Target shape and material composition from resonance echoes of submerged elongated elastic targets

Cleon Dean, Georgia Southern University
Michael F. Werby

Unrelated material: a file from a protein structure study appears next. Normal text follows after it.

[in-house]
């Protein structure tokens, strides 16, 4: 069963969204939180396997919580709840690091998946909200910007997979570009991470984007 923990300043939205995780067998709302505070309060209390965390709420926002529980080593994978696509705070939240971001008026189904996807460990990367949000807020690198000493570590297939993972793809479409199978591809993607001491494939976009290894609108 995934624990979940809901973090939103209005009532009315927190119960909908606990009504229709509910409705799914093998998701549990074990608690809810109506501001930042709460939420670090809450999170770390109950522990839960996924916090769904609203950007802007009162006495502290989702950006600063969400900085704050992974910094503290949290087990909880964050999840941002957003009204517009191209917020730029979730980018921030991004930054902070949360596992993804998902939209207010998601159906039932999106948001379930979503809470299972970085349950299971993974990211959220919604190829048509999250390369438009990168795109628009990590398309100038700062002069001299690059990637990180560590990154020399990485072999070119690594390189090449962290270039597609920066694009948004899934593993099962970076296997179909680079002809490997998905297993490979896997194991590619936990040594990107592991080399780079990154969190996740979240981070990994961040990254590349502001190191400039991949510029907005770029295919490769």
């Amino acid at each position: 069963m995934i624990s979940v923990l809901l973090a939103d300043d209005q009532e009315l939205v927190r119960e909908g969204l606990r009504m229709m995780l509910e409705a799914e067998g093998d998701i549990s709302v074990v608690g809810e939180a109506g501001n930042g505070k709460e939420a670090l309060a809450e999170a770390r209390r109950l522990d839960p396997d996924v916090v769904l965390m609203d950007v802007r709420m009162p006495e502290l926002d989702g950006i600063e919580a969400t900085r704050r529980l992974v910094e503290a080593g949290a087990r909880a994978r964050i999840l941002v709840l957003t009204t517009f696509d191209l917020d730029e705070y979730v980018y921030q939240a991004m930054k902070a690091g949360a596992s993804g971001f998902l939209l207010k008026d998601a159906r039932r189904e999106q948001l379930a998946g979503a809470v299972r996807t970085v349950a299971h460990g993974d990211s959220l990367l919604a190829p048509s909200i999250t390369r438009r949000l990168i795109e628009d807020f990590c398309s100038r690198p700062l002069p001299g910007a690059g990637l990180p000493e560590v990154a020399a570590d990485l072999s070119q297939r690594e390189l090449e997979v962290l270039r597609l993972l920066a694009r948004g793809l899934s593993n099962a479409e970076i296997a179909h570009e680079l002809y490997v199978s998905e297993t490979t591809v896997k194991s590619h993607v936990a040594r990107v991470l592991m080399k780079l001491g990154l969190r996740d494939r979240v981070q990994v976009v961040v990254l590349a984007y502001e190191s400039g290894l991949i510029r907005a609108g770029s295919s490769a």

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Back-scattered echoes yield interesting information when scattering from elastic targets, particularly in the resonance region. Generally source and receiver are at the same location for a fixed orientation. If adjustments of the orientation are made over a suitable angular region then it is possible to ascertain symmetries of the target if they exist, particularly if the frequencies are varied over a suitable range of resonances. If observations of axial symmetry are made then it is possible to obtain both the dimensions of the object and the aspect ratio of the object (ratio of length to width). Once this information is obtained it is also possible to obtain information on whether the target is a solid or a shell, and in some cases what the shell thickness is as well as the material properties of the target. This is assuming that the target is in a 'free' environment; that is, the boundaries of the target are not a factor in calculation. Time domain responses for specific pulse types also yield information, and it is easy to see how a series of questions can form the basis of a scenario that can rule out certain targets or lead to a probability (confidence level) that specific targets are present.